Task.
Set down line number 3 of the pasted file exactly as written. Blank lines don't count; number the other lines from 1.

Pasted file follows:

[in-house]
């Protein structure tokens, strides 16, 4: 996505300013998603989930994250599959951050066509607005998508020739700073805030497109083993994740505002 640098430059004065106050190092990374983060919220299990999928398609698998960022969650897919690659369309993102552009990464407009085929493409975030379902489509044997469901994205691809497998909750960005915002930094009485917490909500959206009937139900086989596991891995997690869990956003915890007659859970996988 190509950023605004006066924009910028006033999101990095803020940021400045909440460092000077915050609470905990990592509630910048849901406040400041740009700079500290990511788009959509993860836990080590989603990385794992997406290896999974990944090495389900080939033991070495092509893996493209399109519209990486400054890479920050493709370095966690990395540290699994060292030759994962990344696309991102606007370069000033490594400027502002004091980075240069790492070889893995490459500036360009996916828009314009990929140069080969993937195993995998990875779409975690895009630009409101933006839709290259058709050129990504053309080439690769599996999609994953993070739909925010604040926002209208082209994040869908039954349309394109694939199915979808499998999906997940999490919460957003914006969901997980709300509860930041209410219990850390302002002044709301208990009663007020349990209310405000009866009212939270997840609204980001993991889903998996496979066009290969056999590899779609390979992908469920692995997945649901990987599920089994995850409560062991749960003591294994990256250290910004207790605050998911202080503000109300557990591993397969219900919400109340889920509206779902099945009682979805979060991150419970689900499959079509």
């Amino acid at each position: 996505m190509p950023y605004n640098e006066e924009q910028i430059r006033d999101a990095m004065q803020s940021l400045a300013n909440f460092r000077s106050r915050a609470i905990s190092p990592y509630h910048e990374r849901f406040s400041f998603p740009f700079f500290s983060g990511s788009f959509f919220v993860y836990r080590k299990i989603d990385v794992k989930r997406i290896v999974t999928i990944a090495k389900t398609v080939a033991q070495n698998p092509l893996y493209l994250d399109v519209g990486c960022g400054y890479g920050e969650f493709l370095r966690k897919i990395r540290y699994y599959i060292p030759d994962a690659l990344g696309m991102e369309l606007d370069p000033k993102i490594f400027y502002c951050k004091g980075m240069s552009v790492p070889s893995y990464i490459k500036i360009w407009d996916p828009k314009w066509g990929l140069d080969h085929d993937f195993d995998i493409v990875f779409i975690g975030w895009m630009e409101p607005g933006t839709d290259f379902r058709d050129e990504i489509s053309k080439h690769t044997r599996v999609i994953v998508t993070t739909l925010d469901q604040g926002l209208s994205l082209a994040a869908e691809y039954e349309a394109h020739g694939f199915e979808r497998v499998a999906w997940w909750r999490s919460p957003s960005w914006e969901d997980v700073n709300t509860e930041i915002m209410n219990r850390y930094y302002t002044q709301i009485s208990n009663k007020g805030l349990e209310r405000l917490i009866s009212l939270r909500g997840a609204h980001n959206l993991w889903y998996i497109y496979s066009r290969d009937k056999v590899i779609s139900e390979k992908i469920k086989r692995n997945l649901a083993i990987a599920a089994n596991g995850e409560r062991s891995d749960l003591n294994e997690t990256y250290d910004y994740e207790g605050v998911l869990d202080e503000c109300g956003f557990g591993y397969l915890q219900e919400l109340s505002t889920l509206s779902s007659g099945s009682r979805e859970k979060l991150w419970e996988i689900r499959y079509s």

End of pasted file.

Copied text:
């Amino acid at each position: 996505m190509p950023y605004n640098e006066e924009q910028i430059r006033d999101a990095m004065q803020s940021l400045a300013n909440f460092r000077s106050r915050a609470i905990s190092p990592y509630h910048e990374r849901f406040s400041f998603p740009f700079f500290s983060g990511s788009f959509f919220v993860y836990r080590k299990i989603d990385v794992k989930r997406i290896v999974t999928i990944a090495k389900t398609v080939a033991q070495n698998p092509l893996y493209l994250d399109v519209g990486c960022g400054y890479g920050e969650f493709l370095r966690k897919i990395r540290y699994y599959i060292p030759d994962a690659l990344g696309m991102e369309l606007d370069p000033k993102i490594f400027y502002c951050k004091g980075m240069s552009v790492p070889s893995y990464i490459k500036i360009w407009d996916p828009k314009w066509g990929l140069d080969h085929d993937f195993d995998i493409v990875f779409i975690g975030w895009m630009e409101p607005g933006t839709d290259f379902r058709d050129e990504i489509s053309k080439h690769t044997r599996v999609i994953v998508t993070t739909l925010d469901q604040g926002l209208s994205l082209a994040a869908e691809y039954e349309a394109h020739g694939f199915e979808r497998v499998a999906w997940w909750r999490s919460p957003s960005w914006e969901d997980v700073n709300t509860e930041i915002m209410n219990r850390y930094y302002t002044q709301i009485s208990n009663k007020g805030l349990e209310r405000l917490i009866s009212l939270r909500g997840a609204h980001n959206l993991w889903y998996i497109y496979s066009r290969d009937k056999v590899i779609s139900e390979k992908i469920k086989r692995n997945l649901a083993i990987a599920a089994n596991g995850e409560r062991s891995d749960l003591n294994e997690t990256y250290d910004y994740e207790g605050v998911l869990d202080e503000c109300g956003f557990g591993y397969l915890q219900e919400l109340s505002t889920l509206s779902s007659g099945s009682r979805e859970k979060l991150w419970e996988i689900r499959y079509s």